By Not Known
Our society and media abound in much sentimental nonsense concerning modern motherhood. Soft-lens photo shoots of fluffy pink scenes give images of contented mothers who spend their days being loved and served by their ever-doting husband and children, while puring themselves out in generous service to family and society.
The reality is that today’s mum is more like a circus juggler. There are meals to be made, in-laws to placate; children to be transported to two or three different schools and music lessons; homework and ECAs to be completed; a career and demanding boss to be satisfied – oh, and at day’s end, here husband awaits. That is, if she has a husband. An increasing number of Singapore mothers juggle children, family and career all alone.
This reality is a sharp contract to the idealised figure of the mother’s day myth. But, it is close to the reality of Biblical motherhood.
Our morning sermons this month include studies of two Old Testament mothers, Sarah and her daughter-in=law, Rebekah. Both had hard lives. Both left the comfort of the family home to follow their husbands. Both faced demanding lives and family conflicts.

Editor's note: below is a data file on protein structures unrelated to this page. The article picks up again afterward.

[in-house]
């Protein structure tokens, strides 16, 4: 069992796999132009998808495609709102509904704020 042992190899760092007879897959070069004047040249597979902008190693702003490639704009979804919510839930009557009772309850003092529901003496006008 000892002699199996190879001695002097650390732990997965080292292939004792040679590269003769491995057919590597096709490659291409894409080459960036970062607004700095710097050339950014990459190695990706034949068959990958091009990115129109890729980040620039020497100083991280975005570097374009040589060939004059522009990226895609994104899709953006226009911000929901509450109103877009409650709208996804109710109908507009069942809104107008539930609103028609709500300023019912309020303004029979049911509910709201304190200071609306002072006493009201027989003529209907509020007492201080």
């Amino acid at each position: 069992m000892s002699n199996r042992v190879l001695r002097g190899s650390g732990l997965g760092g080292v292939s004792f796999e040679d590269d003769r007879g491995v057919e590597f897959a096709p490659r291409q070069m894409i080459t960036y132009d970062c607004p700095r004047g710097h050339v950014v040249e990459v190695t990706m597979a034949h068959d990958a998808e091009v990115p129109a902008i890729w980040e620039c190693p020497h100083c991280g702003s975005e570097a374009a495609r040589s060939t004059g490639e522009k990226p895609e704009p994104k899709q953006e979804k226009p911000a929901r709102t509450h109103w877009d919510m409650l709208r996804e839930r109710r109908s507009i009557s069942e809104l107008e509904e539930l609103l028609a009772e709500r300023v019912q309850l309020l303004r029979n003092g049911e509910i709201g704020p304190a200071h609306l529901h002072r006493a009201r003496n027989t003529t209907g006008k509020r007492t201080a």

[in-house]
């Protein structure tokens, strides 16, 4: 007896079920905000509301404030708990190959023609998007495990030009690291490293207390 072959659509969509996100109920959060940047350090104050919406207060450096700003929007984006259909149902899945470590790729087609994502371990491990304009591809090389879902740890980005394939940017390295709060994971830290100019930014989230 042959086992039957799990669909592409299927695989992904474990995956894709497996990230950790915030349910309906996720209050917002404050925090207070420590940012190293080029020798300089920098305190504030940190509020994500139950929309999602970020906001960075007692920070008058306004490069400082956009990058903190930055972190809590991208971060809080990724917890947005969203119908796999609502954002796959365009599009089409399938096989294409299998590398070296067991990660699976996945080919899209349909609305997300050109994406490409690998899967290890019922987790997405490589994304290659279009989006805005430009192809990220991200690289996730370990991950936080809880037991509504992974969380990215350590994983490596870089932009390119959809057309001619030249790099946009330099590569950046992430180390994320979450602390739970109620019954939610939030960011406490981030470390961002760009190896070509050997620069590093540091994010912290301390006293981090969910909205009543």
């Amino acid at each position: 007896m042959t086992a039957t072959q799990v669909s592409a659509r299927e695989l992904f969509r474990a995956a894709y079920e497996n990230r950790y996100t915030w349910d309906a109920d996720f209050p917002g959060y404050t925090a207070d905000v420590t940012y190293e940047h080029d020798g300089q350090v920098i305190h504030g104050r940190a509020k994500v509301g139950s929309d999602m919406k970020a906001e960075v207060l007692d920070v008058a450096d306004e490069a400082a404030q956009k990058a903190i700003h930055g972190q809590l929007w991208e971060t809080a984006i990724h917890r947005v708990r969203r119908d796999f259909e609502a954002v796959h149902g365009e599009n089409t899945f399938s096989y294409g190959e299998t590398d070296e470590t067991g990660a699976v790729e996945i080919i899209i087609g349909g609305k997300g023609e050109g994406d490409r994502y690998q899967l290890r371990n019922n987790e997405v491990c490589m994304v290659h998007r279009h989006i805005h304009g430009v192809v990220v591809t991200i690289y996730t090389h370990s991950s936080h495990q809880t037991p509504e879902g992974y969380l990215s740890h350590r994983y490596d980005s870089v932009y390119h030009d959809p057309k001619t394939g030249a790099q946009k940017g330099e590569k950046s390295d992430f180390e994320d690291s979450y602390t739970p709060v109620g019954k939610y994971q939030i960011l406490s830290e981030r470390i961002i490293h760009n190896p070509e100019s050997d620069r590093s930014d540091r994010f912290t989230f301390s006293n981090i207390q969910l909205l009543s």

Both women had their weaknesses and failures. Sarah’s faith in God failed at a critical point and she enticed her husband to adultery (Gen 16: 1- 3). She then mistreated the child born from the very liaison that she had set up (Gen 16: 4b- 6; 21: 1- 10). For her part, Rebekah played favourites between her twin sons (Gen 25: 28), conspired with Jacob to lie to her husband and to cheat Esau and then helped Jacob to escape justice (Gen 27: 5- 44). It’s no surprise that Jacob was a wilful and sinful son until God’s hand touched him (Gen 28: 10- 22)
Notice how God was at work through these women and their equally frail husbands. God worked in them, despite what they were like. Even more, God worked out his redemptive plan through them. These women and their families are the stepping stones on the path between God’s covenant and promises to Abraham (Gen 12: 1- 3) and their fulfilment in Jesus Christ.
All this is most encouraging. It’s encouraging to to our mums and our families to see and know that God works through people like us. It’s also encouraging to keep our faith in God and lift our hearts to admire him – he really does work for good in all things (Rom 8: 28)